OK, I will come clean. I'm a Chelsea fan. Blue till I die, and
all that stuff. I know all the songs, and have had team photos on
my wall ever since I was in bunk-beds.
The fact that my son supports Manchester United is due to the
entirely unhelpful intervention of my friend Paul Vallely, who, now
that he is away on holiday and not filling the lower columns of
this page, I can admit I am still looking to revenge myself upon.
The fact that I now have to cuddle up on the sofa with a young boy
in a Rooney top is an indignity too far. One day, Vallely, one day.
But I digress. We have to talk about John Terry. Because Mr
Terry's recent brush with the law over racist remarks - or, should
I say, allegedly racist remarks, to keep the lawyers happy - raises
the question of the extent to which legal exoneration is the same
thing as moral exoneration.
The answer is that it is not. For Mr Terry's strutting defiance
of moral values cannot hide behind the simple fact that he got off.
What he said (I won't bother to repeat it here: I'd need too many
asterisks) was plain wrong.
Taking this bad behaviour as a given, it irks me that a
consequence of this legal ruling will be that black footballers are
likely to be far less keen to come forward when they have been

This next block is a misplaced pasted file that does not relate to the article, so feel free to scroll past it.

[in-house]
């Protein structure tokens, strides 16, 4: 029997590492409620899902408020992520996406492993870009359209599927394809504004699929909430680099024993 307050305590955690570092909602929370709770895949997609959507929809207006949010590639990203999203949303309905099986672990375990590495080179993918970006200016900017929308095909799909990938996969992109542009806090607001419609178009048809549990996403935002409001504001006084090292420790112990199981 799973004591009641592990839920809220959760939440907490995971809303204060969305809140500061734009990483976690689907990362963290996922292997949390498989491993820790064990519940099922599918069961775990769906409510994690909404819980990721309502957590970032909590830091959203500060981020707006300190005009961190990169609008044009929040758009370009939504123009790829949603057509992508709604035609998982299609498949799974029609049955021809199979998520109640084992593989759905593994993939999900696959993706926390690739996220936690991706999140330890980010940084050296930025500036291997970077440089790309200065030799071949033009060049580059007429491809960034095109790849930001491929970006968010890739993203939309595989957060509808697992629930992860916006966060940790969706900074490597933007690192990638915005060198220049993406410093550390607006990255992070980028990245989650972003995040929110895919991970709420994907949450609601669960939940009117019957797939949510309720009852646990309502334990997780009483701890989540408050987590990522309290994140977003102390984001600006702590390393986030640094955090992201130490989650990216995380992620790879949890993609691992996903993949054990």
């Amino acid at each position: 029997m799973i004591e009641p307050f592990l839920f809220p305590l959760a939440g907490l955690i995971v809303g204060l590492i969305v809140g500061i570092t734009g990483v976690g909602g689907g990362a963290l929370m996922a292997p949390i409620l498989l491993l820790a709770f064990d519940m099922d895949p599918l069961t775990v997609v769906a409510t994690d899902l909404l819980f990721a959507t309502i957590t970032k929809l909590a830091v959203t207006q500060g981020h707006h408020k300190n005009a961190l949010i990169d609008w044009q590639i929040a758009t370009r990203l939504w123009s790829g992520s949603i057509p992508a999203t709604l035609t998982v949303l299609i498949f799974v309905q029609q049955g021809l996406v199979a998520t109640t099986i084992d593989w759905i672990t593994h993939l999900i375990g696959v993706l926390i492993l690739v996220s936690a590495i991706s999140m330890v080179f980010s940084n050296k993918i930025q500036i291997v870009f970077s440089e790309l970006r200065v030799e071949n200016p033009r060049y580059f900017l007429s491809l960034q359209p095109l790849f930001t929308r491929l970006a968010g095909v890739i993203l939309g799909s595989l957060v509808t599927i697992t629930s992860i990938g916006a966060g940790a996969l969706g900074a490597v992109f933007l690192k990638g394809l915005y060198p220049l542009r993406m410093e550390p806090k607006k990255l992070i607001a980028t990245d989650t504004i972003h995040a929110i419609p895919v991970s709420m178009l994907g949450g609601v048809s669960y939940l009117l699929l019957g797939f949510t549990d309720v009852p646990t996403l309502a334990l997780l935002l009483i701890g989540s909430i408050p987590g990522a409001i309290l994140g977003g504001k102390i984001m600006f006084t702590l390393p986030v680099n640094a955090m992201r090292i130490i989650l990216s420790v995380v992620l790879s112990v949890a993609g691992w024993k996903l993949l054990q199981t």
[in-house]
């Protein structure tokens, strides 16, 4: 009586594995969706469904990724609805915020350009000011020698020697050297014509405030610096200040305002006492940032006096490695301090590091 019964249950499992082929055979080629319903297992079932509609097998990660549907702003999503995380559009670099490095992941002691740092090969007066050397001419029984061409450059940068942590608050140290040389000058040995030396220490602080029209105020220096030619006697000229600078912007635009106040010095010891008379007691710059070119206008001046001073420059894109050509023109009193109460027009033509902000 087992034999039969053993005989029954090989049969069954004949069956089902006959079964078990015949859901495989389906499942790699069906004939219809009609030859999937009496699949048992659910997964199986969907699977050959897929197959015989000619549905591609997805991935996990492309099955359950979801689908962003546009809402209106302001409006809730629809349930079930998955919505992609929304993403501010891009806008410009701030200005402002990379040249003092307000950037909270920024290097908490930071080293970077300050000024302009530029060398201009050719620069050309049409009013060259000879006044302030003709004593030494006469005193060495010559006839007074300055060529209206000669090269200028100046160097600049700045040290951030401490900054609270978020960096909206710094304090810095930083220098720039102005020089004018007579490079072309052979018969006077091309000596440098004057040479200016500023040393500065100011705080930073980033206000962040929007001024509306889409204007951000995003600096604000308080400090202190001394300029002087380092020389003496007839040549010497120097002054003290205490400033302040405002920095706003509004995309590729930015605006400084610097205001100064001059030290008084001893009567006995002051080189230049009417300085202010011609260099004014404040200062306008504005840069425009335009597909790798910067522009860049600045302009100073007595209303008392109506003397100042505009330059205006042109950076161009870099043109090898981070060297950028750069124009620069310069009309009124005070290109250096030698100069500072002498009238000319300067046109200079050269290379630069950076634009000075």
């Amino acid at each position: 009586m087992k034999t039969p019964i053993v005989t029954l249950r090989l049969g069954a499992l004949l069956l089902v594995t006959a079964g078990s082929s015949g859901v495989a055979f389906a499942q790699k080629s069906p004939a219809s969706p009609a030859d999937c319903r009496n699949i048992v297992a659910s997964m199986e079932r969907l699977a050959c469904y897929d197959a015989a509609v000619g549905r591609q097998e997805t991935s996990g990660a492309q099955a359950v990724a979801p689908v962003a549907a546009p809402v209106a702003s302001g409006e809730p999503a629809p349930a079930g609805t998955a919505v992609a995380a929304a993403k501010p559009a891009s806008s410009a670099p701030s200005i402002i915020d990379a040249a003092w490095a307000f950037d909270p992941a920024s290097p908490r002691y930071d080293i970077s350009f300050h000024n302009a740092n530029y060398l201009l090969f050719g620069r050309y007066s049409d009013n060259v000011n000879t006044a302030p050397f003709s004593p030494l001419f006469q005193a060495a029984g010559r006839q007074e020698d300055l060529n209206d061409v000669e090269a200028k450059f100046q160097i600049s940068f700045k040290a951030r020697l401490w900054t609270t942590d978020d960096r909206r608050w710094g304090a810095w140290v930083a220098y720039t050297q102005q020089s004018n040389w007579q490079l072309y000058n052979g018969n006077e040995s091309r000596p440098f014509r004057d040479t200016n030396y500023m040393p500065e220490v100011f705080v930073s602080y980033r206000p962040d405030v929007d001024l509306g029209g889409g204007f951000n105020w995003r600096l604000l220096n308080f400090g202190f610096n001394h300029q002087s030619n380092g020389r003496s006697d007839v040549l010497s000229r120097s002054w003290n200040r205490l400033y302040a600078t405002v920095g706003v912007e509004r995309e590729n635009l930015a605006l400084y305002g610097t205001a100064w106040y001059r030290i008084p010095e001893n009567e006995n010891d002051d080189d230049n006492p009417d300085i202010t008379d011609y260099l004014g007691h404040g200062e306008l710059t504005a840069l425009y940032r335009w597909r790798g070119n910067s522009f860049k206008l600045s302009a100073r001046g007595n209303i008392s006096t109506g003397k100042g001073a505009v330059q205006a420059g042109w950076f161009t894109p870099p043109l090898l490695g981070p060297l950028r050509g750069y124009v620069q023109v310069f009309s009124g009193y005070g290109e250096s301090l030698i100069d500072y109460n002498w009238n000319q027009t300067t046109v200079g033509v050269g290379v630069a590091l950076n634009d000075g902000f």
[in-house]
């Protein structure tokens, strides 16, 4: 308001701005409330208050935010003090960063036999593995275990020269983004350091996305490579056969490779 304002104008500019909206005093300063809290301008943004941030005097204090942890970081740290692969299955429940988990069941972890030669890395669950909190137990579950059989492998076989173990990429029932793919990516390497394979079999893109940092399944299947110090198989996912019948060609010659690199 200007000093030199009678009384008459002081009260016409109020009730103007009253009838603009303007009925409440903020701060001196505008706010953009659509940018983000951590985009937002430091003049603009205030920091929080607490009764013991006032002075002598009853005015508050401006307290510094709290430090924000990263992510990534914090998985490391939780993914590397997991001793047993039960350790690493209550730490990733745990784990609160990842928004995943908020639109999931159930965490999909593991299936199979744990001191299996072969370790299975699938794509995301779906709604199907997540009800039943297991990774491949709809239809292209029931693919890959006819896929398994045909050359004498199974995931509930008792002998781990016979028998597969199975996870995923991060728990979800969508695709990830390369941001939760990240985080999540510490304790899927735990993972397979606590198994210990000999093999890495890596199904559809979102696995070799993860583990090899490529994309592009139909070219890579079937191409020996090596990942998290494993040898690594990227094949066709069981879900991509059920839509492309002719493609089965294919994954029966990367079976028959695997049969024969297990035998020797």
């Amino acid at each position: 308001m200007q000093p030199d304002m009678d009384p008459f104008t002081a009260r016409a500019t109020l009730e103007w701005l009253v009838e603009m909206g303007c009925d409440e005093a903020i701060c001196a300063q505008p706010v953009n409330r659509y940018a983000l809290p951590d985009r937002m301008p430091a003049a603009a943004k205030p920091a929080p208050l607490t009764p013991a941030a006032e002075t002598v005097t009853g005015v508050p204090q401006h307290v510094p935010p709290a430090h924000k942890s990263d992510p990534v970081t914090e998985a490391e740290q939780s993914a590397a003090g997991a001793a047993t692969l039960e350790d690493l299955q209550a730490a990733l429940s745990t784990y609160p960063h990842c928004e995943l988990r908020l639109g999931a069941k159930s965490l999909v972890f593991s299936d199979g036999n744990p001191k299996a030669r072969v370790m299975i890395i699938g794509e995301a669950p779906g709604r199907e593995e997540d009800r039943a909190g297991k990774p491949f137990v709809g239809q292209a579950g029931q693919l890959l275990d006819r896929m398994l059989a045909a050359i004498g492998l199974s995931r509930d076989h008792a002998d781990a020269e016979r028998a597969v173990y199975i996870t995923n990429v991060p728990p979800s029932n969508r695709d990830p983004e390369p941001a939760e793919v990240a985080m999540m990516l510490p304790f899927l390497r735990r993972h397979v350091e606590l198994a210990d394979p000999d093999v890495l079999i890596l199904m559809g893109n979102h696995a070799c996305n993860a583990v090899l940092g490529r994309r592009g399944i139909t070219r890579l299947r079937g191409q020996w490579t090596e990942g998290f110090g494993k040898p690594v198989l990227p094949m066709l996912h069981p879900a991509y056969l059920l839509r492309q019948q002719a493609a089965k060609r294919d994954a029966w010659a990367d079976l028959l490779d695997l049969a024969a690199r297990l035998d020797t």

racially abused on the pitch, or elsewhere.
I remember the campaign that Newcastle United ran back in the
1980s, using the strapline: "Geordies are black and white." But so
many years later, racism still plagues football.
The other troubling consequence of this case is that it feels as
though the same rules do not apply to the people with money as they
do to the rest of us. Take the Libor fixing scandal: had poor
people fiddled the system for their own gain they would, without
doubt, have been had up for all manner of misdemeanours. But it
seems that there is some question whether those who cheated their
way to huge bonuses actually broke the law.
If what they did was legal, then the law is, indeed, an ass. But
it's not just about the law. Morality is not the same as legality.
It says something about our diminished sense of public ethics that
too many are able to claim that they did nothing wrong because what
they did was not illegal. This is rubbish.
Mr Terry, you are a great footballer, but you have acted
immorally. You ought to be ashamed. Doing the right thing would
begin with an apology.
But I won't hold my breath. The lawyers won't let you.
Canon Giles Fraser is Priest-in-Charge of St Mary's,
Newington, in the diocese of Southwark